Harper also demonstrated the uses of creative immobilism this week when he kept Joe Oliver as minister of naturalresources. Oliver was the second-oldest man in this cabinet and, now that Gordon O’Connor has been given the heave-ho, its oldest returning member, at 73. Sending Oliver packing would have been an easy way to enhance the impression of a fresh start. He has been a beacon of belligerence, mocking U.S. Democrats and domestic environmental groups for their opposition to oil-pipeline expansion. But the only change Harper made on energy and the environment was to replace Peter Kent—a relatively spry environment minister two weeks short of his 70th birthday—with Leona Aglukkaq.

In more than four years as health minister, the soft-spoken Aglukkaq—the adjective is perhaps superfluous, as would be a reference to “the dusty Sahara”— made no memorable comment about Canada’s national health care system. By keeping a loudmouth at Natural Resources and appointing a mime to Environment, Harper ensures that the conversation between the two portfolios will come to resemble Penn and Teller’s stage act.

All of this is not to say Harper’s massive cabinet overhaul was an exercise in obstinacy. By moving Jason Kenney to a new jobs portfolio and James Moore to Industry, the Prime Minister promoted two ambitious activists to key economic posts. Kenney, in particular, is constitutionally incapable of holding a job without attracting attention, controversy and the enthusiasm of the Conservative base.

Between elections, of course, we usually hear more about the anger of Harper’s opponents than about Conservative enthusiasm. Yet every time Harper has led the Conservative party in an election—four times since 2004—the Conservative vote has risen from the day of the writ drop to voting day. That trend cannot be eternal, but it’s been pretty robust, so it’s always useful to listen to Harper’s speeches for clues about how he’d run a future campaign.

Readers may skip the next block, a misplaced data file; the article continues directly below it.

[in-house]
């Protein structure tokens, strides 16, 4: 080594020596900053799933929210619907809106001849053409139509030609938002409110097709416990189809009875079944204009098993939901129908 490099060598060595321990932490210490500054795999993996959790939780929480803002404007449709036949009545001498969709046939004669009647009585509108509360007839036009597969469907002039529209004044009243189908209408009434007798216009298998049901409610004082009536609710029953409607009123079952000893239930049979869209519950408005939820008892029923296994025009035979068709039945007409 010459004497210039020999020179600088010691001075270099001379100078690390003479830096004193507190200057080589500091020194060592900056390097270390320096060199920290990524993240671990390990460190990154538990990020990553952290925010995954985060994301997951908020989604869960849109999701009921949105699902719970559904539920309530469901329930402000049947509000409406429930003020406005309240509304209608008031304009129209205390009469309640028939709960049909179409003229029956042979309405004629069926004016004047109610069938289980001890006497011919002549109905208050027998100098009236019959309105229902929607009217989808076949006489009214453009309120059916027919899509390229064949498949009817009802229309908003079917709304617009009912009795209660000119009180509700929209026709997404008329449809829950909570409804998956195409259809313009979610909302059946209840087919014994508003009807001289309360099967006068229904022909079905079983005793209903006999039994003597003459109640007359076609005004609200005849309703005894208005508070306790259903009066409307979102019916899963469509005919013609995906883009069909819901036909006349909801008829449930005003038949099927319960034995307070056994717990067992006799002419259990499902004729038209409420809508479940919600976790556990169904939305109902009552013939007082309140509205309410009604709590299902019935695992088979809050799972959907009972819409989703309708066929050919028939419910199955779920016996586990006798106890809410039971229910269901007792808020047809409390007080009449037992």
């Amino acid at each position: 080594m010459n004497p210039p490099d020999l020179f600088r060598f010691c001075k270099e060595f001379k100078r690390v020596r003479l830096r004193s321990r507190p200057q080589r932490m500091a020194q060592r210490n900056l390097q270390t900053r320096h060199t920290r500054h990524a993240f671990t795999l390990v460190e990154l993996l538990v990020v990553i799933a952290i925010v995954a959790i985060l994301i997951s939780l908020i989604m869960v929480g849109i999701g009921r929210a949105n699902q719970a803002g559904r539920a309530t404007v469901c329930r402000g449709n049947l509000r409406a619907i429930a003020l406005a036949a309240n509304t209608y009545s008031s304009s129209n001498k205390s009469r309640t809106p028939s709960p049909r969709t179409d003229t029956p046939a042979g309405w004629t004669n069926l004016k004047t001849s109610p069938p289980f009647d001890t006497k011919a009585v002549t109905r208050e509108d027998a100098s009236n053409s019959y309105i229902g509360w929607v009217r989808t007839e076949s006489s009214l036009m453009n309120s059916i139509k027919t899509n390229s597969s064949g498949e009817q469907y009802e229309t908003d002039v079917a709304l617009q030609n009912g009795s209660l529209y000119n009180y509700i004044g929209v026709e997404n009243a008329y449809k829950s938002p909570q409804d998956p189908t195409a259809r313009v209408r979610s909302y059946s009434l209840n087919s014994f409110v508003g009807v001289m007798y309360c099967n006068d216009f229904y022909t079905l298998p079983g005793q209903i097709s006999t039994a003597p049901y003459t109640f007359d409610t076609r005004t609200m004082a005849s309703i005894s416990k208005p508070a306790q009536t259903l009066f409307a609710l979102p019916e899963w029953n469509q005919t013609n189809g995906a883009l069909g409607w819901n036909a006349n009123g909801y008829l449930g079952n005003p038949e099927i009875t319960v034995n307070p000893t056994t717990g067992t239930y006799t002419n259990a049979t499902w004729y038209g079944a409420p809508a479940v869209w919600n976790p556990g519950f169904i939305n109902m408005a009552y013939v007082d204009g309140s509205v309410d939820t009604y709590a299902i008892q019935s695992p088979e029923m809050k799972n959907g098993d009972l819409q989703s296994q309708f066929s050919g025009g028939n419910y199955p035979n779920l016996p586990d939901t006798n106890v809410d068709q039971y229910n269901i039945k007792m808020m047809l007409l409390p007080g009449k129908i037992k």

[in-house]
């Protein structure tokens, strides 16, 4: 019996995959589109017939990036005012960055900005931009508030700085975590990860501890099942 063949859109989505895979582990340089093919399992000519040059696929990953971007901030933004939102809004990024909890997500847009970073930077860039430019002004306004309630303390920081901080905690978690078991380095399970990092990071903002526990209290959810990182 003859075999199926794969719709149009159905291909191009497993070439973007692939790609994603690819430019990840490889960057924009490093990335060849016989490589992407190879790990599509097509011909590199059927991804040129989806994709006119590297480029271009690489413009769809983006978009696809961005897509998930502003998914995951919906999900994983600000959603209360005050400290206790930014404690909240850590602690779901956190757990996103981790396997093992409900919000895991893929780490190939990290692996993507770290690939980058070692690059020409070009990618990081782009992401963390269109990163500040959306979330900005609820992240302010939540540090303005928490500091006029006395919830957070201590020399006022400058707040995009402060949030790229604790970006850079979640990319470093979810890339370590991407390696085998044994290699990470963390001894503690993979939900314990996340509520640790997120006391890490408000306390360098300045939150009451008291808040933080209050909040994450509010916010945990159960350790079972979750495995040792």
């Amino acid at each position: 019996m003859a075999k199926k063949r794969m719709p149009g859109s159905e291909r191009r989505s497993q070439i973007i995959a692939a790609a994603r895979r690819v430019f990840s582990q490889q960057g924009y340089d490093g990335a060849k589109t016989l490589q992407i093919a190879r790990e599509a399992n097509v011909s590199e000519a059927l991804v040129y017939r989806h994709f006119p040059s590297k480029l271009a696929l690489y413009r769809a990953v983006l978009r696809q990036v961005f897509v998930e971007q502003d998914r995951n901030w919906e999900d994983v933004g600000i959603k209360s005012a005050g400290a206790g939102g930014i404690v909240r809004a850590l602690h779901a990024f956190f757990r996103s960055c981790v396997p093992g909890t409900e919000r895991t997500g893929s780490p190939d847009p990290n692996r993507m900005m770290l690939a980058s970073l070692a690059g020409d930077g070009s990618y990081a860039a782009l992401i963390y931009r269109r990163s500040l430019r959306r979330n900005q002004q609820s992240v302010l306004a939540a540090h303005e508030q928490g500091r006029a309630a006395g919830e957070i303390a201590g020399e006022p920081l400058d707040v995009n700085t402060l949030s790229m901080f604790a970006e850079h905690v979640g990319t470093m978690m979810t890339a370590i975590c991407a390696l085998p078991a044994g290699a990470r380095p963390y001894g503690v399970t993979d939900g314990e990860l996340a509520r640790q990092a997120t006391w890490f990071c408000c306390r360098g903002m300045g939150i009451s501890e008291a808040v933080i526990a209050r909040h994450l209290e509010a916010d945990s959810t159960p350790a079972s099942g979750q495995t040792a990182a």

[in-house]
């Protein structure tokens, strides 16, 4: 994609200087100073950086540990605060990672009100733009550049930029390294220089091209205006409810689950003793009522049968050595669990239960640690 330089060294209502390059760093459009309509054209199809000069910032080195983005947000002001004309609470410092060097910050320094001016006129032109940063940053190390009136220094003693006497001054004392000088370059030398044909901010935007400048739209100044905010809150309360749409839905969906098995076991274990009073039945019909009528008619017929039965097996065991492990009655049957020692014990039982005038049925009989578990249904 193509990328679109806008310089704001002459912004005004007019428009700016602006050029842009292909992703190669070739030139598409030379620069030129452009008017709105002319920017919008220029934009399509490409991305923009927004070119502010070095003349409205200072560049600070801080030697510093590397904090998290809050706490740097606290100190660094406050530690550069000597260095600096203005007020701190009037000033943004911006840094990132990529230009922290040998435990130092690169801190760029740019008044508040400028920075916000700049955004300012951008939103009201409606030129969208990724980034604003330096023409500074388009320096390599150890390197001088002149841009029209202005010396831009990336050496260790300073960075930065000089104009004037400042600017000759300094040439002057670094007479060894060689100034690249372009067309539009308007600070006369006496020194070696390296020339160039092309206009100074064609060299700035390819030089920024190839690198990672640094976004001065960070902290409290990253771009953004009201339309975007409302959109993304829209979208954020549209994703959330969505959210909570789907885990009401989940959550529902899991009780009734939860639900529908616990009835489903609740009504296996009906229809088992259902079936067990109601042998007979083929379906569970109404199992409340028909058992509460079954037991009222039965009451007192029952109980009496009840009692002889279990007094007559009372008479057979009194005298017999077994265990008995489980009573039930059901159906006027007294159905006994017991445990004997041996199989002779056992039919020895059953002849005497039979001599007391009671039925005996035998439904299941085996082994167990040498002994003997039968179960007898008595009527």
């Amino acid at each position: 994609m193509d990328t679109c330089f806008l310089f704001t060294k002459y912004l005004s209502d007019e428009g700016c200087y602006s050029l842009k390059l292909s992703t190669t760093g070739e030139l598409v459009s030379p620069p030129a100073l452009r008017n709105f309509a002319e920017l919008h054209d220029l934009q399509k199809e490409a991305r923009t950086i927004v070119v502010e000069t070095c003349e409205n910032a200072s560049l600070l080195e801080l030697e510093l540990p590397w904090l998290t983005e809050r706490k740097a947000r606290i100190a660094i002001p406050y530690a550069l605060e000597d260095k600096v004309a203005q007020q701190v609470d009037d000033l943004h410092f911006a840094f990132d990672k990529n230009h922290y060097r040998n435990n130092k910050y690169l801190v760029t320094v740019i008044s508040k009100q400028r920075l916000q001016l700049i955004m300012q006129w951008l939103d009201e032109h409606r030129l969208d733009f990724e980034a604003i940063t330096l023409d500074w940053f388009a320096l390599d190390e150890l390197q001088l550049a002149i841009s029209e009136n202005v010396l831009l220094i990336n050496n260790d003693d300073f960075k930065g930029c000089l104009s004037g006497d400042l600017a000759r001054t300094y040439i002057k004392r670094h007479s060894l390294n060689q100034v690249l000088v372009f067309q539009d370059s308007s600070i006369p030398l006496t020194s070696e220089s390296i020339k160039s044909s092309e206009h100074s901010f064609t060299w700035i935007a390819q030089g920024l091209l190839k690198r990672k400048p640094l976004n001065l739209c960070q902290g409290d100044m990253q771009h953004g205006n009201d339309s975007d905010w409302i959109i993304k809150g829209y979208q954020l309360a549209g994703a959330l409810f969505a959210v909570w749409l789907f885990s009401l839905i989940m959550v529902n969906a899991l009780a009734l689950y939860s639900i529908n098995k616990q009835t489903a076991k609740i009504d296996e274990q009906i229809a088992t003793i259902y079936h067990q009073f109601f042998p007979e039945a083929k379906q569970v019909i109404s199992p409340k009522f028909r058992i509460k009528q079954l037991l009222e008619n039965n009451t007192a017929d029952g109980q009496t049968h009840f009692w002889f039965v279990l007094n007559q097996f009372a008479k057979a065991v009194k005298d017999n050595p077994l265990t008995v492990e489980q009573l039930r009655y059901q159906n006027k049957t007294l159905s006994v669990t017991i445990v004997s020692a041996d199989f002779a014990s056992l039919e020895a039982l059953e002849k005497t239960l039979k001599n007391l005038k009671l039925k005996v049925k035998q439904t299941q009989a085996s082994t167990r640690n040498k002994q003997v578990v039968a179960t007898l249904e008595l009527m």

He was all set to drop a bunch of clues in his highly anticipated speech to the Conservative convention in June, but Calgary’s floods washed it out. Much of what he’d prepared seems to have found its way into his remarks to a Calgary Stampede barbecue in July. It’s a familiar script: Conservatives as pillars of responsibility, everyone else as the deluge.

“Their instincts, both of them, on these matters are all bad,” he said of the NDP and Liberals. “Tax-and-spend inclinations that are so extreme, if we took any of their suggestions literally, we would have a budget that would make the worst European budget look solid in comparison. They’ve got big-government inclinations to build bureaucracy at the expense of families and communities, and to always put the concerns and the welfare of the criminal ahead of the interests of law-abiding citizens.” Throw in the other parties’ “constant need to pit region against region in a game where, when they play the game, Alberta is always put at the very bottom of their little pecking order,” and to Harper, at least, the conclusion is obvious. “What I’m telling you, friends, is that with the Liberals and the NDP, what you see is what you get: dangerous ideas on the one hand, vacuous thinking on the other. And all of it would reverse the progress we have made.”

The hand-picked Calgary audience ate it up. The rest of the country will be a tougher crowd. The Senate spending scandal, still far from resolved, dealt Conservative confidence a body blow. Harper has decided the party’s best chance for a comeback lies in holding its ground and sticking to the style that got it this far. Will it work? I haven’t a clue. But this is the week Stephen Harper got tired of running and turned to fight.